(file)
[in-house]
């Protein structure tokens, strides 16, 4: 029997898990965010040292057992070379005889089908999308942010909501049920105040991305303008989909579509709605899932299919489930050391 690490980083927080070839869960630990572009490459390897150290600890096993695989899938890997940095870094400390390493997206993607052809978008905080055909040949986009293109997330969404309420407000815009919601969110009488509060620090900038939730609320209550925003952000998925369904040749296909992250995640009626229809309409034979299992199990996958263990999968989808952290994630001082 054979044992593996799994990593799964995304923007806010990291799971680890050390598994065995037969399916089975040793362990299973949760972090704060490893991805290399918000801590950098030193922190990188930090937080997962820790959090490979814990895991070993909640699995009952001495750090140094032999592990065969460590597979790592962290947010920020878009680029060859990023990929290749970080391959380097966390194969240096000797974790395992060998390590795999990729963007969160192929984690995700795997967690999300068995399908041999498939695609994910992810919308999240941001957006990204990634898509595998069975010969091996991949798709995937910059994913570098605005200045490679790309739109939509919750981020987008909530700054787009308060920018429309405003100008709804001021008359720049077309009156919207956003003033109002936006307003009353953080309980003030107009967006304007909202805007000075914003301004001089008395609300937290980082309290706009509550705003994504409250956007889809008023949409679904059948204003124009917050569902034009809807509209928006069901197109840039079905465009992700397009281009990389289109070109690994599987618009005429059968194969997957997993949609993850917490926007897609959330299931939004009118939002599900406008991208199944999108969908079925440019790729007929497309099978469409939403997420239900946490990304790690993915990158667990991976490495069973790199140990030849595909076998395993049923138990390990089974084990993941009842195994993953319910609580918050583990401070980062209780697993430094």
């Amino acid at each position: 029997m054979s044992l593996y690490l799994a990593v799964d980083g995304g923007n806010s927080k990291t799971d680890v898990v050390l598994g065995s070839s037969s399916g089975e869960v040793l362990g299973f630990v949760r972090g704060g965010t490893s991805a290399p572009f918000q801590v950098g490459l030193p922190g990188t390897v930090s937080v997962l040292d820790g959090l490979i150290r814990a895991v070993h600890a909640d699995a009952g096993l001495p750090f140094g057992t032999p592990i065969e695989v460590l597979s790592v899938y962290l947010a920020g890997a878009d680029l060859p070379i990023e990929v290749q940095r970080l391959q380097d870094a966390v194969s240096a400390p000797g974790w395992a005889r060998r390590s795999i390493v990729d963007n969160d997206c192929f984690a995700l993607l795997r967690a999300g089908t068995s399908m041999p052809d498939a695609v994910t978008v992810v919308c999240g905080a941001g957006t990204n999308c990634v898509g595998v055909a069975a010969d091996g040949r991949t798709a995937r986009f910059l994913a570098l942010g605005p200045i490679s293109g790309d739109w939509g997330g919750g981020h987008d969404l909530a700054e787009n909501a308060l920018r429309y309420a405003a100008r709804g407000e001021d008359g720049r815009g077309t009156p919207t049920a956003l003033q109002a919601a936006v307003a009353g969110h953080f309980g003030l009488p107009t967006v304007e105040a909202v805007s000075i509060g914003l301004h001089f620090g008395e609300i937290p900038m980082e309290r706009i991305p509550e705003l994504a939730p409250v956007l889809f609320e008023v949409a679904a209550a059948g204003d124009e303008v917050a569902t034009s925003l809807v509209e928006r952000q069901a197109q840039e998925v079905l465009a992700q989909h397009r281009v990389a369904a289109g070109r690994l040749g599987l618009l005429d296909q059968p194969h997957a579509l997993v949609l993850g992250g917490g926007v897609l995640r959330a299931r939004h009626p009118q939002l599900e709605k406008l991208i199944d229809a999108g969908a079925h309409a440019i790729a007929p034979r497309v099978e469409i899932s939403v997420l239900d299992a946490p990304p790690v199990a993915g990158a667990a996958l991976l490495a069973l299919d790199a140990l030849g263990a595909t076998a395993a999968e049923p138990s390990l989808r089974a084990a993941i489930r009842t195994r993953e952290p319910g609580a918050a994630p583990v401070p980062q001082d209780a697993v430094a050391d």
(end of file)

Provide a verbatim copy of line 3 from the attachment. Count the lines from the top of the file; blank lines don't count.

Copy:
């Amino acid at each position: 029997m054979s044992l593996y690490l799994a990593v799964d980083g995304g923007n806010s927080k990291t799971d680890v898990v050390l598994g065995s070839s037969s399916g089975e869960v040793l362990g299973f630990v949760r972090g704060g965010t490893s991805a290399p572009f918000q801590v950098g490459l030193p922190g990188t390897v930090s937080v997962l040292d820790g959090l490979i150290r814990a895991v070993h600890a909640d699995a009952g096993l001495p750090f140094g057992t032999p592990i065969e695989v460590l597979s790592v899938y962290l947010a920020g890997a878009d680029l060859p070379i990023e990929v290749q940095r970080l391959q380097d870094a966390v194969s240096a400390p000797g974790w395992a005889r060998r390590s795999i390493v990729d963007n969160d997206c192929f984690a995700l993607l795997r967690a999300g089908t068995s399908m041999p052809d498939a695609v994910t978008v992810v919308c999240g905080a941001g957006t990204n999308c990634v898509g595998v055909a069975a010969d091996g040949r991949t798709a995937r986009f910059l994913a570098l942010g605005p200045i490679s293109g790309d739109w939509g997330g919750g981020h987008d969404l909530a700054e787009n909501a308060l920018r429309y309420a405003a100008r709804g407000e001021d008359g720049r815009g077309t009156p919207t049920a956003l003033q109002a919601a936006v307003a009353g969110h953080f309980g003030l009488p107009t967006v304007e105040a909202v805007s000075i509060g914003l301004h001089f620090g008395e609300i937290p900038m980082e309290r706009i991305p509550e705003l994504a939730p409250v956007l889809f609320e008023v949409a679904a209550a059948g204003d124009e303008v917050a569902t034009s925003l809807v509209e928006r952000q069901a197109q840039e998925v079905l465009a992700q989909h397009r281009v990389a369904a289109g070109r690994l040749g599987l618009l005429d296909q059968p194969h997957a579509l997993v949609l993850g992250g917490g926007v897609l995640r959330a299931r939004h009626p009118q939002l599900e709605k406008l991208i199944d229809a999108g969908a079925h309409a440019i790729a007929p034979r497309v099978e469409i899932s939403v997420l239900d299992a946490p990304p790690v199990a993915g990158a667990a996958l991976l490495a069973l299919d790199a140990l030849g263990a595909t076998a395993a999968e049923p138990s390990l989808r089974a084990a993941i489930r009842t195994r993953e952290p319910g609580a918050a994630p583990v401070p980062q001082d209780a697993v430094a050391d």